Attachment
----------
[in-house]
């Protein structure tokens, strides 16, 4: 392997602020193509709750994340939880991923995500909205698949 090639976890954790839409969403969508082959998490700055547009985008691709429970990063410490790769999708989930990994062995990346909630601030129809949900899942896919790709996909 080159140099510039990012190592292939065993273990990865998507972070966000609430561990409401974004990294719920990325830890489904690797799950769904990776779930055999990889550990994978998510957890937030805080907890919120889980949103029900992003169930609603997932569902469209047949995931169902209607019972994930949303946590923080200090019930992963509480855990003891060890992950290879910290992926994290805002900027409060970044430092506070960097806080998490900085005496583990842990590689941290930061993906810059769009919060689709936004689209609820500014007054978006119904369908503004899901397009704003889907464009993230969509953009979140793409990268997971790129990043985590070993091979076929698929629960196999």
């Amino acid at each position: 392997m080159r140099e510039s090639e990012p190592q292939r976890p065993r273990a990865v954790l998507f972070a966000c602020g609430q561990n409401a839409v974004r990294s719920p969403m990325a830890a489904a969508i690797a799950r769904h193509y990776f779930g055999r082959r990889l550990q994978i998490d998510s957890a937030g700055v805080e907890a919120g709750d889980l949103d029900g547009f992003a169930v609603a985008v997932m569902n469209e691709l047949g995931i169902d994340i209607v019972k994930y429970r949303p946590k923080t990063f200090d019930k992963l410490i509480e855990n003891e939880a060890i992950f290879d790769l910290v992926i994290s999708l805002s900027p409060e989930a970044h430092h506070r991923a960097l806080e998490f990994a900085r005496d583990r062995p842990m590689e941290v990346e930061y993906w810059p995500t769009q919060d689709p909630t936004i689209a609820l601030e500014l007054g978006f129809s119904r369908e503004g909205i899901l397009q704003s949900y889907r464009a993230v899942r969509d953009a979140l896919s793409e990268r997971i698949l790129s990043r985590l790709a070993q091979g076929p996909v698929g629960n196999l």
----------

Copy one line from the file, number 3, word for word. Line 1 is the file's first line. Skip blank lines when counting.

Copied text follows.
């Amino acid at each position: 392997m080159r140099e510039s090639e990012p190592q292939r976890p065993r273990a990865v954790l998507f972070a966000c602020g609430q561990n409401a839409v974004r990294s719920p969403m990325a830890a489904a969508i690797a799950r769904h193509y990776f779930g055999r082959r990889l550990q994978i998490d998510s957890a937030g700055v805080e907890a919120g709750d889980l949103d029900g547009f992003a169930v609603a985008v997932m569902n469209e691709l047949g995931i169902d994340i209607v019972k994930y429970r949303p946590k923080t990063f200090d019930k992963l410490i509480e855990n003891e939880a060890i992950f290879d790769l910290v992926i994290s999708l805002s900027p409060e989930a970044h430092h506070r991923a960097l806080e998490f990994a900085r005496d583990r062995p842990m590689e941290v990346e930061y993906w810059p995500t769009q919060d689709p909630t936004i689209a609820l601030e500014l007054g978006f129809s119904r369908e503004g909205i899901l397009q704003s949900y889907r464009a993230v899942r969509d953009a979140l896919s793409e990268r997971i698949l790129s990043r985590l790709a070993q091979g076929p996909v698929g629960n196999l």